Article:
Marquette, Mich. (WJMN) – The film ‘Linked To Legends: U.P. teams that played the Packers,’ focuses on the early history of the Green Bay Packers franchise. It also shines the light on the strong connection between the Packers and the Upper Peninsula.

“It’s about that history and it’s about firsts. I mean the first team that the Packers ever played was from the U.P. The first road trip was from a team right here in the U.P. Again, just so many unique links to these legends in Green Bay. The other theme that kinds of run through this documentary is the theme of perseverance. There were so many times in the Packers team history that that franchise could have been vanquished. But, they’re still here. What a great history it is and what a great story it is to tell,” said Dwight Brady, an NMU Professor, and creator of the film.

The Packers got their start over a century ago when they played their first game in the year 1919, two years prior to joining the NFL.

Instead of going up against the Chicago Bears, Minnesota Vikings, or Detroit Lions, they were playing teams who were apart of a semi-pro U.P. league.

“Of course you got five main communities that interacted with the Packers. They played a total of nine games between 1919 and 1926. Menominee was that first team the Packers ever played and you move on up to Iron Mountain and of course, Iron County had the Stambaugh All-Stars, and then of course on the west end we had a very good team in the Iron Legion Team and Bessemer was a very good team and of course, you had the Ishpeming and Negaunee All-Stars here in Marquette County,” said Brady.

The U.P. town teams the Packers played against had rosters filled with blue collard U.P. residents.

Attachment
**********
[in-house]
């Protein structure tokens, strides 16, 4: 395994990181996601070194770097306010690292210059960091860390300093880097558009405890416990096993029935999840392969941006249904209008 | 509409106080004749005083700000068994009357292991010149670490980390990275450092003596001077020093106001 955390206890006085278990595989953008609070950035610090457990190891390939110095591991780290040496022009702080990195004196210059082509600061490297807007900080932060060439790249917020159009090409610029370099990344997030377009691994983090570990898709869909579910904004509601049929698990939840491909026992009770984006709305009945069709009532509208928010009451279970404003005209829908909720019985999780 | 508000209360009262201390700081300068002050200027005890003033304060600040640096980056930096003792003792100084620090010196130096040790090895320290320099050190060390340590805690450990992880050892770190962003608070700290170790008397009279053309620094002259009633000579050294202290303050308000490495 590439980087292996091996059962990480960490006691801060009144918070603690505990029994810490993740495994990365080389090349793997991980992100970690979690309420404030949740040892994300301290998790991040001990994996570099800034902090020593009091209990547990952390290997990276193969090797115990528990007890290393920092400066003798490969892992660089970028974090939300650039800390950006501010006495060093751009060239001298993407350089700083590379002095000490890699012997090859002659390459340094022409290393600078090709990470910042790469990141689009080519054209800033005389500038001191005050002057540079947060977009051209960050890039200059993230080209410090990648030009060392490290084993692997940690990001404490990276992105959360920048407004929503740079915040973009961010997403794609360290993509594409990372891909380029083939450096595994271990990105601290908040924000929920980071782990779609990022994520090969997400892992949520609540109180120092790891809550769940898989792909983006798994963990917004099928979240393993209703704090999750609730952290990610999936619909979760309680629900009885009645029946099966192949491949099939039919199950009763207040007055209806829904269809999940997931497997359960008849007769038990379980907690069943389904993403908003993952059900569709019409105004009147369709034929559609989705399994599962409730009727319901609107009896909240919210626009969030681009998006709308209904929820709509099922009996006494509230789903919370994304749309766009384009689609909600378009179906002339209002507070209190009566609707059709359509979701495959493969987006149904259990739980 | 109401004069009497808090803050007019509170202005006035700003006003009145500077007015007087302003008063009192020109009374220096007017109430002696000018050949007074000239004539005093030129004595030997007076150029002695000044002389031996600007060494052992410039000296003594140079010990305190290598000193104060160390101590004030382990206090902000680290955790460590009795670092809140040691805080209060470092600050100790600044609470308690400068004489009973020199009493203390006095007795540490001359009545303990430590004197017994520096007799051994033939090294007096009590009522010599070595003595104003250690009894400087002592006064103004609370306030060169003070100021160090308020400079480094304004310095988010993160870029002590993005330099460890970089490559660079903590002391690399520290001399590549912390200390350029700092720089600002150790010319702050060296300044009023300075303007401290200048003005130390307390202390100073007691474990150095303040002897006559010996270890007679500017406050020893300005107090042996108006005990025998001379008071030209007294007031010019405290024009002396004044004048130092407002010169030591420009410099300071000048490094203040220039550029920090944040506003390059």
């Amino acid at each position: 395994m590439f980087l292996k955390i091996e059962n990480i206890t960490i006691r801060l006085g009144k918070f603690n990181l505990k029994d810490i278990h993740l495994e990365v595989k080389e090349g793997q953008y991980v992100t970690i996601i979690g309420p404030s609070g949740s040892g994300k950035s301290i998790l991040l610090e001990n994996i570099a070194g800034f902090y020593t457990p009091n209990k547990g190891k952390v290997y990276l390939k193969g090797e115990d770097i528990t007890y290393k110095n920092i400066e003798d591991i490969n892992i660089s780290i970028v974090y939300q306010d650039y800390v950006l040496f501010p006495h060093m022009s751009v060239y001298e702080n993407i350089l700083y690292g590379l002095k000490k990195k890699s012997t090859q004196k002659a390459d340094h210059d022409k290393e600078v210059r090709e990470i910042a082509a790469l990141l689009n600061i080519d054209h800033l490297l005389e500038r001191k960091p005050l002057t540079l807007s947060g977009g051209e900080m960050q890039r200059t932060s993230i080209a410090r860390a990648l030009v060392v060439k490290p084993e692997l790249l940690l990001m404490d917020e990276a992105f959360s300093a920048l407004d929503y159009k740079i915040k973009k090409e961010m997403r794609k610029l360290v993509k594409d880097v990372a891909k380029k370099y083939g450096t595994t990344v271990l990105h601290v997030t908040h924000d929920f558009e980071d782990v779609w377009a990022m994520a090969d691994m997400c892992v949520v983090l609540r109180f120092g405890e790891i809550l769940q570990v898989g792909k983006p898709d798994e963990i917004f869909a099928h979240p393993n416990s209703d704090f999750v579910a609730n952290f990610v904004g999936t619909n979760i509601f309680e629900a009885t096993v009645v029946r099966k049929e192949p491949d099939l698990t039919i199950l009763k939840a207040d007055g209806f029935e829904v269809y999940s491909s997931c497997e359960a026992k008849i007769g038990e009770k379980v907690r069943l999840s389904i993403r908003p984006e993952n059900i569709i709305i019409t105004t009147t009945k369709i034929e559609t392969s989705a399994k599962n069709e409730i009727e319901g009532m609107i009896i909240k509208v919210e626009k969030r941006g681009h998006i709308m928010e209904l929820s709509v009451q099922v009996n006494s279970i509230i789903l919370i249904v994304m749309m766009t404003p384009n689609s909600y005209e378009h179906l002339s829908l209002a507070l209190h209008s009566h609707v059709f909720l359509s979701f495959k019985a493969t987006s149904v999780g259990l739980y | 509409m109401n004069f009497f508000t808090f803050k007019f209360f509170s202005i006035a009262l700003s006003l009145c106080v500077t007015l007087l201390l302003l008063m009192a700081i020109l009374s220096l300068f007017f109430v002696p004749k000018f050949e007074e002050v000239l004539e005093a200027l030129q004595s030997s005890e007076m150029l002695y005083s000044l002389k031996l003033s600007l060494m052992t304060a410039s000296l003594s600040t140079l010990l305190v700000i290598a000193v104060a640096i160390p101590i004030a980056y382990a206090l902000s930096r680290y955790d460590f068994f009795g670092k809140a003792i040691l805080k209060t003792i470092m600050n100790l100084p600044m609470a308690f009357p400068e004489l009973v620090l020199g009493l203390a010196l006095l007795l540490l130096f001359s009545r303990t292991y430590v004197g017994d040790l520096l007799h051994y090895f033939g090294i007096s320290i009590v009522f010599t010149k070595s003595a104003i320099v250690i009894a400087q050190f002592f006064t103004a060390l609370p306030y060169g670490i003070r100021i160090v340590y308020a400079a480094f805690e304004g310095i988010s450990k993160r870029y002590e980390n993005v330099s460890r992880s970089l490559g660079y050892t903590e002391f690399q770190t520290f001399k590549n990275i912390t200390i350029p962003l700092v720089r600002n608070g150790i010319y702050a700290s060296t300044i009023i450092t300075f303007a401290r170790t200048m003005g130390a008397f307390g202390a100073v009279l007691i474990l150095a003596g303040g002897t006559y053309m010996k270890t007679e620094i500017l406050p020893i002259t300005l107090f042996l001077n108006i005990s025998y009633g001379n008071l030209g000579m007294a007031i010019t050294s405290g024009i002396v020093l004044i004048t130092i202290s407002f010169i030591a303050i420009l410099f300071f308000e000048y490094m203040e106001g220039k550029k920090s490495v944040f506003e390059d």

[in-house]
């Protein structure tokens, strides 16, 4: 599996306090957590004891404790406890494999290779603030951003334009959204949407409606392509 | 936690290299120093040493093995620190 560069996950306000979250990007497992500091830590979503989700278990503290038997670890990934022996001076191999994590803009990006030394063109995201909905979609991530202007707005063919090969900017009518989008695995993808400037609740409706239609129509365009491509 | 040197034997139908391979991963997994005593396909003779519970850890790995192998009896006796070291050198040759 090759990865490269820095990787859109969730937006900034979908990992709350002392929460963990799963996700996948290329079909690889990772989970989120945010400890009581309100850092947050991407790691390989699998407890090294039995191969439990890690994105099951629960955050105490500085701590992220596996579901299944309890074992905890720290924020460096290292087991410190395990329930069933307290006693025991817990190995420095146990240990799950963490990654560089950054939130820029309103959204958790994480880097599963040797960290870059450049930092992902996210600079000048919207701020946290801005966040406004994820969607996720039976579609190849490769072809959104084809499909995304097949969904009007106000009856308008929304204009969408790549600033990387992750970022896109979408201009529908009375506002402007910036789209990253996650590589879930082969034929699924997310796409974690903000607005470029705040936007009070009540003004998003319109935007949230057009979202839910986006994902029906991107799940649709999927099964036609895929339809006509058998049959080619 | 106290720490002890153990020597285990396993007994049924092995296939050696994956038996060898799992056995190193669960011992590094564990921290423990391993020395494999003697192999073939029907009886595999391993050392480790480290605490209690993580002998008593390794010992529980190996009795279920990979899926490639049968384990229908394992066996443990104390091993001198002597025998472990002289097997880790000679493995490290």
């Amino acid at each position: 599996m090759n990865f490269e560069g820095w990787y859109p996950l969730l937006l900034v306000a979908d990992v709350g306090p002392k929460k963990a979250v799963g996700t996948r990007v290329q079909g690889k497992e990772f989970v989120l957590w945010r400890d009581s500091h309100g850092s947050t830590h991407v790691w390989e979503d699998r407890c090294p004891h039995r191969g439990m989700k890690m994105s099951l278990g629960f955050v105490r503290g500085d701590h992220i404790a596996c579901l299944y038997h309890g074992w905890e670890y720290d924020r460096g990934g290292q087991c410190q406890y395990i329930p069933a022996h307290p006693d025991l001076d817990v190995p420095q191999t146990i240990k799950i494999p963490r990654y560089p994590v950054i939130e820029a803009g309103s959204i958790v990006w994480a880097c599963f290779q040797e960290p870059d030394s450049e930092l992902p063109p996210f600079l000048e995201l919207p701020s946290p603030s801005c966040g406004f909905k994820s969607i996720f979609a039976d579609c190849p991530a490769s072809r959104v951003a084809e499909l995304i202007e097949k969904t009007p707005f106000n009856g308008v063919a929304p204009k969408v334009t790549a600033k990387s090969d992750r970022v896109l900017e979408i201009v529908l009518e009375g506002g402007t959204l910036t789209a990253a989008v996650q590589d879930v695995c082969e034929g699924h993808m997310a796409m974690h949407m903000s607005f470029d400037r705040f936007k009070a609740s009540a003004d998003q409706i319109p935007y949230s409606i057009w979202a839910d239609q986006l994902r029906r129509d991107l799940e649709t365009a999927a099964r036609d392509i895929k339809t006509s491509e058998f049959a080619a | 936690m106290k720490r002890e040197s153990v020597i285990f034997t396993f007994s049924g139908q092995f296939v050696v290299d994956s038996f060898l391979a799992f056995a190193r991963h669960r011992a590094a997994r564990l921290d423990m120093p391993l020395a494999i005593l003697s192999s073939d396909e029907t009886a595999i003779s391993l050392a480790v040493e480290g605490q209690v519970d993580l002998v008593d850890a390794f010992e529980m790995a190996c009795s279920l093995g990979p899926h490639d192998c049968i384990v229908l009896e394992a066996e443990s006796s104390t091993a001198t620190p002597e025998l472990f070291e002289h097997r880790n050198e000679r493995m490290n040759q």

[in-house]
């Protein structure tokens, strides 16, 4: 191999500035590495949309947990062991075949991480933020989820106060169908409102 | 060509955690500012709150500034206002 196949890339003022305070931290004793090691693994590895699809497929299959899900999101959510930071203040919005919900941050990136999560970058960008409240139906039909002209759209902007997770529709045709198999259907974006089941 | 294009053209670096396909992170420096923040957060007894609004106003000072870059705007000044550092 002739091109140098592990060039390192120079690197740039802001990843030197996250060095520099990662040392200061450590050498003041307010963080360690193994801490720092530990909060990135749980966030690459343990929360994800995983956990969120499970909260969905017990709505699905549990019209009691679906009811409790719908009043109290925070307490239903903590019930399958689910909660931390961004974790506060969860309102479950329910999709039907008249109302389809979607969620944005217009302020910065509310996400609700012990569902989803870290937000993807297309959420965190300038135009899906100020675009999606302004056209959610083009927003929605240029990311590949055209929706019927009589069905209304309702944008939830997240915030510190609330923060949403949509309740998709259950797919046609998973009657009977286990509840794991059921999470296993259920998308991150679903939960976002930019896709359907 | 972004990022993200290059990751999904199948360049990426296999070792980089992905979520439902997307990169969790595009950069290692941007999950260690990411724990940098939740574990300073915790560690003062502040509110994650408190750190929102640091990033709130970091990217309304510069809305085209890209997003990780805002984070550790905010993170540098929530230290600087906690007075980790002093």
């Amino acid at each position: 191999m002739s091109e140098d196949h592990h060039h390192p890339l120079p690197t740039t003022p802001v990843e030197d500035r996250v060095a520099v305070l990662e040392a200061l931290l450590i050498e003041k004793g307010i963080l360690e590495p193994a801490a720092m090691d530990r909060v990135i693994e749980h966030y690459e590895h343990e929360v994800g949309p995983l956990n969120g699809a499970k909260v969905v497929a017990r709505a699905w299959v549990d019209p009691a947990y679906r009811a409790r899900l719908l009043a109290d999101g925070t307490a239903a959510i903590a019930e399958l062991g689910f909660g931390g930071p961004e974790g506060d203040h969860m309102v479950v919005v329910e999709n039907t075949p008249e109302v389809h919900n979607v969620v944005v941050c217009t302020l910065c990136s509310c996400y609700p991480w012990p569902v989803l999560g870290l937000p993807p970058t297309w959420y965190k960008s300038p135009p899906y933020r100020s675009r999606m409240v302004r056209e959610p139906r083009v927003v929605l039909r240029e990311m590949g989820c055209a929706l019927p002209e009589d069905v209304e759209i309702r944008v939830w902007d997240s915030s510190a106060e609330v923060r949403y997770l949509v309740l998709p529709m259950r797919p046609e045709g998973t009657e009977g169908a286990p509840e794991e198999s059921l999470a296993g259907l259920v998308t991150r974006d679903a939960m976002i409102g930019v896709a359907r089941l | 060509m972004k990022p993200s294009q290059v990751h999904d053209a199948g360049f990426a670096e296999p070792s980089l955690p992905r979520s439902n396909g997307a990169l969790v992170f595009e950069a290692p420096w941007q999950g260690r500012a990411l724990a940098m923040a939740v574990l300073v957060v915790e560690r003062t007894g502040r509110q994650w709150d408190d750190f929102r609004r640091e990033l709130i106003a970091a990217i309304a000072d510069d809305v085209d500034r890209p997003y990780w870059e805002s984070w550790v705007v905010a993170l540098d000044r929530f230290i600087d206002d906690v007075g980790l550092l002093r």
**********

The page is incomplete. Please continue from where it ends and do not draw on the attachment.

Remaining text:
“When you look at the map and see where these better U.P. semi-pro teams hailed from, a lot of them were tied to the mining communities. You look at Stambaugh that was a mining community. Ironwood, Ishpeming and Negaunee, Iron Mountain. So, it was very physical labor that they engaged in. I think that attracted the type of person that I think you would probably want to put on a football field. As for Menominee and Marinette, football roots there go very, very deep. That was a mill town and I think working in a sawmill was no picnic either,” said Brady.

The U.P. town teams held their own against the Packers throughout their run. The defense was a big part of the game during the time which is far different from today’s NFL.

“When the U.P. teams were able to field a full complement of players, it was very, very close. In fact, Stambaugh in their second meeting, in the 1920 season, played the Packers to 3-0. Ironwood, for instance, they played the Duluth Kelleys. Ironwood played them three times and each game was a 0-0 tie. So, they were very competitive against some of these early NFL teams.”

Dwight Brady, the creator of Linked To Legends, said he learned so many fascinating stories while researching for the film. Including the story of former Packers coach and Iron Mountain native Gene Ranzani.

“Of course, Iron Mountain has put out a lot of great coaches over the years including Steve Mariucci and Tom Izzo. But Gene Ranzani had such a major impact on the Packers and really kind of set the stage for the Lombardi era. Even though he was only there for about two and three-quarters of a season before he lost his job as the coach, he changed the colors of the Green Bay Packers to green and gold and also broke the color barrier with the hiring of Bob Mann as the first African American player for the Packers in the modern era. So he had a real significant impact there and he also hired the scout that went out and hired Ray Nitschke and Bart Starr so he definitely had a lasting impact on the Green Bay Packers,” Brady.

‘Linked To Legends: U.P. teams that played the Packers” will debut at 9:30 p.m. on Saturday, Nov. 28, on WNMU-TV. It will air again at 9 p.m. on Thursday, Dec. 3, and 2:30 p.m. on Monday, Dec. 7.

More information about the film along with the trailer can be found on the official website CLICK HERE.

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